Kay Warren explains how childhood trauma and/or mental illness can make people susceptible to depression and even suicidal thoughts, and encourages us to focus on what Jesus accomplished on the cross, to seek comfort in Him, and to stand strong until we see Him. (Part 1 of 2)
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John Fuller: Those are some exceptional goals for life, but what if depression is dragging you down and you don’t know if you’re ever gonna be able to get up and keep going? That’s the topic we’re gonna be talking about today on Focus on the Family with Jim Daly. I’m John Fuller.
Jim Daly: Kay Warren is our guest speaker today, John, and I can’t think of anyone better suited to discuss this topic than Kay, who not only has struggled with depression herself, but also spent years trying to help her son, Matthew, battle his own depression. A battle they lost when he committed suicide at the age of 27.
John: That was a terrible tragedy.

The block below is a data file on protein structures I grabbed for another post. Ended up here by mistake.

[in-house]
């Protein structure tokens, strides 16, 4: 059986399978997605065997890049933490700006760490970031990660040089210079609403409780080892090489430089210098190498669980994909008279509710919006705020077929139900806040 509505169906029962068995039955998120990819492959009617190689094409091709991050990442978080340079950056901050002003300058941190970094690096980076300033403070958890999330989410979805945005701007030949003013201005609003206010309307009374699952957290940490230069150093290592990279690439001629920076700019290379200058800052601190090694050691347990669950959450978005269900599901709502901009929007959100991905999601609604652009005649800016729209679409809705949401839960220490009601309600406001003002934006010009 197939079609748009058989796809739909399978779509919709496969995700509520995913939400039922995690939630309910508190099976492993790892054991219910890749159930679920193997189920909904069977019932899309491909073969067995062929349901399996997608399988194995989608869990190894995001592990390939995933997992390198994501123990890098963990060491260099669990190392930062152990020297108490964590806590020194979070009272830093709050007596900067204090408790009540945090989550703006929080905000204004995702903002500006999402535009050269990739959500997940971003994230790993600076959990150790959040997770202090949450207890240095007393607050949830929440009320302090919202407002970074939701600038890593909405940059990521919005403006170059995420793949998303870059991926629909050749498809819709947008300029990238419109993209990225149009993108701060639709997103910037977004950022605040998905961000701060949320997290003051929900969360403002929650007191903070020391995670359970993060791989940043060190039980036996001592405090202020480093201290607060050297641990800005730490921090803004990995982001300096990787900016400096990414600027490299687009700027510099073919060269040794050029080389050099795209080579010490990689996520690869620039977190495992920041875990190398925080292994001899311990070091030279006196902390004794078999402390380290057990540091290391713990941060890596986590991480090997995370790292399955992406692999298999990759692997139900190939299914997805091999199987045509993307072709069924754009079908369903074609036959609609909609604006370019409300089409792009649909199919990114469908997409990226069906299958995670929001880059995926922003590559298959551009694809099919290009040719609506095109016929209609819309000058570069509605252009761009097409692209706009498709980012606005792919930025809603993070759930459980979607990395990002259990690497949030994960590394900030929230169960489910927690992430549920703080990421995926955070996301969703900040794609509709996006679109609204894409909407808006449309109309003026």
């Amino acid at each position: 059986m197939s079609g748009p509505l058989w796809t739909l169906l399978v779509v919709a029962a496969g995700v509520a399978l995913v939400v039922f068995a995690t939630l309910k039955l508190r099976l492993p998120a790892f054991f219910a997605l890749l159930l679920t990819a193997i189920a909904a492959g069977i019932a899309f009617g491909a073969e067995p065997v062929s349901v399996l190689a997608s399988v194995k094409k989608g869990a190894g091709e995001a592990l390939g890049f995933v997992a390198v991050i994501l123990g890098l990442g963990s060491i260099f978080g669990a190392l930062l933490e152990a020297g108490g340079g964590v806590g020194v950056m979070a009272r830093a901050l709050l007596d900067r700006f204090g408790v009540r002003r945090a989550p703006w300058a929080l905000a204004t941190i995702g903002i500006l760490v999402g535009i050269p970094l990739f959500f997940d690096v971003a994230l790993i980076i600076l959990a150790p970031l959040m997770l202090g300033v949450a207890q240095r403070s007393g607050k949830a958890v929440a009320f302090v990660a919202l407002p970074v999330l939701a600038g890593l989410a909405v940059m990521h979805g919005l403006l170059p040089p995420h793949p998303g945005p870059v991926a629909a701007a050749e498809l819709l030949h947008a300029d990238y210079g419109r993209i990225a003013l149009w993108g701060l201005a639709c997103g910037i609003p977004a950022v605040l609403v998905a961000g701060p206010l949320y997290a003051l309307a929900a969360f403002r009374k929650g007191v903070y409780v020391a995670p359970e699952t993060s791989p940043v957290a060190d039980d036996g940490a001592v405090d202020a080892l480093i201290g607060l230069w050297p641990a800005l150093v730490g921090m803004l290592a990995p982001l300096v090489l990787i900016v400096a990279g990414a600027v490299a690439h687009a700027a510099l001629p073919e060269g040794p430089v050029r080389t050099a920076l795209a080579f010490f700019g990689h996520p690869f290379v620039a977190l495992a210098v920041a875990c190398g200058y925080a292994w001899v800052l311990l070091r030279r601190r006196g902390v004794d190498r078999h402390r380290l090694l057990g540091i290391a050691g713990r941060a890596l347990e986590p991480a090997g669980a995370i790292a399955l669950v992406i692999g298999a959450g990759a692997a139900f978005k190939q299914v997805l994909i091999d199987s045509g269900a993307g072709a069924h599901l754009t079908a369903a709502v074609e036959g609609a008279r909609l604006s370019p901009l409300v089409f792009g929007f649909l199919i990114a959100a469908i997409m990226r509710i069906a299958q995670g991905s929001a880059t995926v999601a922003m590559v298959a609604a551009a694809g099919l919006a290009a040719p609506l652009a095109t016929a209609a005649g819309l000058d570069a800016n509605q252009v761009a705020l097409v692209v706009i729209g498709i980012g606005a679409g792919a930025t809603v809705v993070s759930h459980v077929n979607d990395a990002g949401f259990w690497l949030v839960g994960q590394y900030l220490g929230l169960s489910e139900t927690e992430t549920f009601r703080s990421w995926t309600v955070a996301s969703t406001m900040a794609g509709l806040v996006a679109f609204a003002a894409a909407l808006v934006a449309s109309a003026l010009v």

Jim: It really was, John, but the amazing thing is that Kay has found hope again through Christ, and she wants to share what she’s learned through this process. Kay is an author and speaker and co-founder, with her husband Rick, of Saddleback Church and Mission, Viejo, California, and gave this message there last fall.
John: Here now, is Kay Warren on Focus on the Family.
Kay: I want to talk to you day about resilience and hope because this is a world in which it’s really easy to become disappointed, to become disillusioned, to even sink into despair. So for me, I want to look at somebody who can show me how to get through some of the hard times. And the Apostle Paul is one of those people that is just one of my heroes. And in um, Romans 8:35, 37 to 39 - you can listen while I tell you because he explains some of the things that he’s gone through and how he maintains hope. He says, “Who shall separate us from the love of Christ? Shall trouble or hardship or persecution or famine or nakedness or danger or sword? No, in all these things, we are more than conquerors through Him who loved us. For I am convinced that neither death nor life nor angels nor demons, neither the present, nor the future, nor any powers, neither height, nor depth, nor anything in all of creation will be able to separate us from the love of God that is in Christ Jesus our Lord.”